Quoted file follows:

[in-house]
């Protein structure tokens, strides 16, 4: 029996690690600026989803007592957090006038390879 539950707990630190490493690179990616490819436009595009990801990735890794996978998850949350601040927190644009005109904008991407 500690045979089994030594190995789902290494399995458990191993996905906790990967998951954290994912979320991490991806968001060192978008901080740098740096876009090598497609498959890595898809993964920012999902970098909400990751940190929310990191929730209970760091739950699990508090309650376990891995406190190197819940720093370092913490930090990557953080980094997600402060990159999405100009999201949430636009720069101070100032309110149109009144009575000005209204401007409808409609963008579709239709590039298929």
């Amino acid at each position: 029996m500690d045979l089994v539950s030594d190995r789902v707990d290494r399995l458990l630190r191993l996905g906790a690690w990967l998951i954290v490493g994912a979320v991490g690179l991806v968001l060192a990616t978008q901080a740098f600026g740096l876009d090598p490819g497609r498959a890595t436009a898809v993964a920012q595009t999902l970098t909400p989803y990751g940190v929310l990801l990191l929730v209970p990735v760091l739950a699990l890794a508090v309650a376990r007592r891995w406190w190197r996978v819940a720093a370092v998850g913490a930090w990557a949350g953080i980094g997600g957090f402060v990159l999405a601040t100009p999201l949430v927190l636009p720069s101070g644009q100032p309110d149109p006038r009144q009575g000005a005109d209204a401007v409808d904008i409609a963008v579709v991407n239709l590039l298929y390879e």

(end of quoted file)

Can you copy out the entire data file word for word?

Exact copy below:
[in-house]
């Protein structure tokens, strides 16, 4: 029996690690600026989803007592957090006038390879 539950707990630190490493690179990616490819436009595009990801990735890794996978998850949350601040927190644009005109904008991407 500690045979089994030594190995789902290494399995458990191993996905906790990967998951954290994912979320991490991806968001060192978008901080740098740096876009090598497609498959890595898809993964920012999902970098909400990751940190929310990191929730209970760091739950699990508090309650376990891995406190190197819940720093370092913490930090990557953080980094997600402060990159999405100009999201949430636009720069101070100032309110149109009144009575000005209204401007409808409609963008579709239709590039298929």
């Amino acid at each position: 029996m500690d045979l089994v539950s030594d190995r789902v707990d290494r399995l458990l630190r191993l996905g906790a690690w990967l998951i954290v490493g994912a979320v991490g690179l991806v968001l060192a990616t978008q901080a740098f600026g740096l876009d090598p490819g497609r498959a890595t436009a898809v993964a920012q595009t999902l970098t909400p989803y990751g940190v929310l990801l990191l929730v209970p990735v760091l739950a699990l890794a508090v309650a376990r007592r891995w406190w190197r996978v819940a720093a370092v998850g913490a930090w990557a949350g953080i980094g997600g957090f402060v990159l999405a601040t100009p999201l949430v927190l636009p720069s101070g644009q100032p309110d149109p006038r009144q009575g000005a005109d209204a401007v409808d904008i409609a963008v579709v991407n239709l590039l298929y390879e």